Welcome to the latest post in our series of blogs exploring the family trees of the famous. Experienced family historian, Roy Stockdill, takes us on a journey through time as he investigates the family history of the famous, both living and dead. This time, Roy delves into TV presenter John Craven’s past.
We’ve never met but I feel a kind of affinity with John Craven, the popular TV presenter. We’re both West Yorkshire lads, born very close in time to one another, and we both began our careers as junior reporters on local newspapers. John went on to become presenter of John Craven’s Newsround and later the BBC’s Countryfile.
John Raymond Craven OBE was born on 16 August 1940 in Leeds. He is the son of Willie Craven and Marie Noble, who were married on 27 December 1937 at Kirkstall Congregational Chapel, Leeds. Willie, aged 27, was a grocer’s assistant and Marie, 25, was a printers’ envelope maker. The marriage certificate shows Willie’s father as William Henry Craven, a blacksmith, and Marie’s father was Percy Noble, an assistant overlooker.
Willie Craven – he appears in the birth indexes as Willie, not William – was born in the registration district of Bramley, Leeds, on 29 November 1910 but his birth wasn’t registered until the following quarter, January-March 1911. I discovered the actual birth date from the index record of Willie’s death in 1990.
Willie just crept into the 1911 census, aged four months. He was living at 4 Drury Street, Armley, a large Leeds suburb, with his parents William Henry and Sarah Ann Craven. William Henry, blacksmith, and his wife were both aged 32 and had been married six years:
Also in the household was Willie’s older sister, Mary, two, and a boarder, Charles Henry May, 28, an iron moulder and the brother of Sarah Ann Craven whose maiden name was May. The whole family gave their birth place as Leeds.
John Craven’s paternal grandparents, William Henry Craven and Sarah Ann May, were married in 1905 at St Bartholomew’s Church, Armley. In the census of 1901, William’s family were at 13 Temperance Street, Headingley cum Burley, Kirkstall, Leeds, with William then single and aged 22, the eldest of three sons and two daughters whose ages ranged down to five. Head of the household was William’s widowed mother, Eliza Craven, a 45-year-old charwoman:
One slight surprise was that, while all the children were shown as being born in Leeds, Eliza’s birth place was given as Stratford, London – the only one of John Craven’s direct paternal line ancestors I came across who was born outside Yorkshire.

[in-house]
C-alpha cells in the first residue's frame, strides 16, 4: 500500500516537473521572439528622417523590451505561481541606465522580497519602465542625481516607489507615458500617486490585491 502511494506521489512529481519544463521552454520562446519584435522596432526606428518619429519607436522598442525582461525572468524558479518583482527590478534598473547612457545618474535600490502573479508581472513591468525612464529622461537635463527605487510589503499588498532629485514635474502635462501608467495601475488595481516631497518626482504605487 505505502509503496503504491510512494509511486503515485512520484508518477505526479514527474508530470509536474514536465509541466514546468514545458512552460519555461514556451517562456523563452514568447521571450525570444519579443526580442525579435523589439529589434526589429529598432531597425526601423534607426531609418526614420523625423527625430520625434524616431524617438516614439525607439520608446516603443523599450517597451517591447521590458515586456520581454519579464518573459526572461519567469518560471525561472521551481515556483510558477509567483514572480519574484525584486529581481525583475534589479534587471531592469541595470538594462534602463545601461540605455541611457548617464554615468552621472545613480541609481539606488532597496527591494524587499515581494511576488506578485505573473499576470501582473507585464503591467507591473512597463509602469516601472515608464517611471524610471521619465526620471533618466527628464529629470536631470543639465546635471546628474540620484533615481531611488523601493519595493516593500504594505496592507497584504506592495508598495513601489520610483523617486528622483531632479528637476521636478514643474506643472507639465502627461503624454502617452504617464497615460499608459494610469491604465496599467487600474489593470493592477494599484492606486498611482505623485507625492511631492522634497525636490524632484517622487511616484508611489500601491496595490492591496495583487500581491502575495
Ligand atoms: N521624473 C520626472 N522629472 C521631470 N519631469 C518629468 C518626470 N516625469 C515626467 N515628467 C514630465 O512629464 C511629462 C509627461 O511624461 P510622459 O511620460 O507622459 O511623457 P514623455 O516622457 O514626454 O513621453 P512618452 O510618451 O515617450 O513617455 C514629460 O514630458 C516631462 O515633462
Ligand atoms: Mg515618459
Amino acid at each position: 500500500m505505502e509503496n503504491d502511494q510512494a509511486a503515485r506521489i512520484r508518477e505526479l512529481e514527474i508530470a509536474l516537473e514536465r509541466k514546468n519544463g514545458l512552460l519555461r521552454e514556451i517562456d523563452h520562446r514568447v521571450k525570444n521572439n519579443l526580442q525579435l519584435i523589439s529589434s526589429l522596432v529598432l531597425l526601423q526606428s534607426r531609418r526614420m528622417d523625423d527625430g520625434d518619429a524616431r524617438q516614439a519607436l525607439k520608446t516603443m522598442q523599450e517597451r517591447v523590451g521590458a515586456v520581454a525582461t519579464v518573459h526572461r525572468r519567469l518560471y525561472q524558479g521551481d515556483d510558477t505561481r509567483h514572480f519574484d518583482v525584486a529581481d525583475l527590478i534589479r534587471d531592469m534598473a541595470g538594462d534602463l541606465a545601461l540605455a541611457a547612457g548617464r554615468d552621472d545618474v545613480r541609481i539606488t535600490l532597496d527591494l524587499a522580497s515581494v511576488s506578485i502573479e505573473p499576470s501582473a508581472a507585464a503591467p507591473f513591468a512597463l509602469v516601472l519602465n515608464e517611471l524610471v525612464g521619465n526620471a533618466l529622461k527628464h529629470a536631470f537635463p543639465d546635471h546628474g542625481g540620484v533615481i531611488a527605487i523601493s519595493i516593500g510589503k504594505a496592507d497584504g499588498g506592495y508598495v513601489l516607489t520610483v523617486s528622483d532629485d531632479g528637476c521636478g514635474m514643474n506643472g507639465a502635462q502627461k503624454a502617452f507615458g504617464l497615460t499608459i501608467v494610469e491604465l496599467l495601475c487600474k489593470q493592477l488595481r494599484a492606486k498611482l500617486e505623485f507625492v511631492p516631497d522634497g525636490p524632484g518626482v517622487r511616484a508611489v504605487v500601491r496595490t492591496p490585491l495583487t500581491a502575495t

Researching John Craven’s paternal family tree farther back beyond his grandfather William Henry, the blacksmith, I discovered three successive generations of direct male ancestors who were all called Joshua Craven. For simplicity, I will refer to them as Joshua one, Joshua two and Joshua three but they will appear in this account in reverse order. Hopefully, all will become clear!
I looked for William Craven in the 1891 census and found him with his parents, Joshua and Eliza Craven, at 20, Club Row, Headingley With Burley, Kirkstall, Leeds. William was then a scholar of 12 with an older sister Mary, 15 and two younger brothers, George six and Albert one, all born at Kirkstall:
The father, Joshua three, was a forgeman (iron worker) of 38, born at Armley, and his wife Eliza was 36, born in London, just as she had appeared in the 1901 census. I found from the death indexes that Joshua died in the first quarter of 1900, which accounted for Eliza being a widow in the latter census.
In the 1881 census Joshua’s name was abbreviated to Josh and the first name of his wife Eliza was enumerated as Elixer! Initially, I thought this must be a mis-transcription but a close examination of the schedule revealed that this was how the enumerator had written it.
It’s worth noting here that you should never submit a correction to an enumerator’s entry if it has been correctly transcribed, even if you believe it to be wrong. The golden rule of census transcribing is that you write exactly what you see and what the enumerator has put down.
The family were at 7, Woodgrove St, Headingley With Burley with Joshua aged 27, an iron forgeman, Eliza, 25 and a woollen weaver and two children, Mary, five and son William H, then only two:
The birth of Joshua Craven (Joshua three) was registered in the Hunslet registration district of Leeds in 1854 and he married Eliza Slater at St Mathias’ Church, Burley, Leeds in 1875. These were the parents of William Henry, the blacksmith and the great-grandparents of John Craven.
At birth Joshua was given the middle name of Standfield and when he married it was shown as Stanfield. This would later become important in tracing the Craven family tree back further.
I looked for Joshua three in the censuses of 1871 and 1861 and found him in 1871 with his mother and four siblings at St Ann Row, Headingley Cum Burley, Leeds:
Joshua was then aged 17 and described as a forge boy in the iron trade. He had two sisters and two brothers, while the head of the household was Harriet Craven, aged 44 and born at Armley.
Harriet was a widow, which meant I had to go to the census of 1861 to try and discover who Joshua three’s father was. Living at Far Fold, Armley, Leeds was the family of Joshua and Harriet Craven with a family of three sons and two daughters including Joshua Jr, born in 1854 at Armley. The family are spread over two pages in the census: